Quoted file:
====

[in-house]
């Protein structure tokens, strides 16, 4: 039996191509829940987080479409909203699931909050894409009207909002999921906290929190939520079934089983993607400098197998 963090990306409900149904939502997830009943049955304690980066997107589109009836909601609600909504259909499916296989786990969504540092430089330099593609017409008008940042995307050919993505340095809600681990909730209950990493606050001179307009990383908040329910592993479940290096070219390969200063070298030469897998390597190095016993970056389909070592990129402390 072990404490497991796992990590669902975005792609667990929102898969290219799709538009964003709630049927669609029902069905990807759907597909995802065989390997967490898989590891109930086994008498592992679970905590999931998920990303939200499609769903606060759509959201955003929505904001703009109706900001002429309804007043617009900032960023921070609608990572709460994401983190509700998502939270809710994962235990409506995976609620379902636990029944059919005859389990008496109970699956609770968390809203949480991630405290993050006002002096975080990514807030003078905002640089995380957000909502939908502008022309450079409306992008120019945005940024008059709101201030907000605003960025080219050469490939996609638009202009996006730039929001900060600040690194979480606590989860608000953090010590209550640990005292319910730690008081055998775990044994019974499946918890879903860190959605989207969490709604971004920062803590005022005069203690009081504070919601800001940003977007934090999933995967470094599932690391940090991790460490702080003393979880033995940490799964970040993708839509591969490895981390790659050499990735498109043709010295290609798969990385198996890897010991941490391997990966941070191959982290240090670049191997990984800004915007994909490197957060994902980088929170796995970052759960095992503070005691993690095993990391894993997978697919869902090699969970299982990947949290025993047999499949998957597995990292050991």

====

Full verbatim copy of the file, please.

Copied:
[in-house]
């Protein structure tokens, strides 16, 4: 039996191509829940987080479409909203699931909050894409009207909002999921906290929190939520079934089983993607400098197998 963090990306409900149904939502997830009943049955304690980066997107589109009836909601609600909504259909499916296989786990969504540092430089330099593609017409008008940042995307050919993505340095809600681990909730209950990493606050001179307009990383908040329910592993479940290096070219390969200063070298030469897998390597190095016993970056389909070592990129402390 072990404490497991796992990590669902975005792609667990929102898969290219799709538009964003709630049927669609029902069905990807759907597909995802065989390997967490898989590891109930086994008498592992679970905590999931998920990303939200499609769903606060759509959201955003929505904001703009109706900001002429309804007043617009900032960023921070609608990572709460994401983190509700998502939270809710994962235990409506995976609620379902636990029944059919005859389990008496109970699956609770968390809203949480991630405290993050006002002096975080990514807030003078905002640089995380957000909502939908502008022309450079409306992008120019945005940024008059709101201030907000605003960025080219050469490939996609638009202009996006730039929001900060600040690194979480606590989860608000953090010590209550640990005292319910730690008081055998775990044994019974499946918890879903860190959605989207969490709604971004920062803590005022005069203690009081504070919601800001940003977007934090999933995967470094599932690391940090991790460490702080003393979880033995940490799964970040993708839509591969490895981390790659050499990735498109043709010295290609798969990385198996890897010991941490391997990966941070191959982290240090670049191997990984800004915007994909490197957060994902980088929170796995970052759960095992503070005691993690095993990391894993997978697919869902090699969970299982990947949290025993047999499949998957597995990292050991």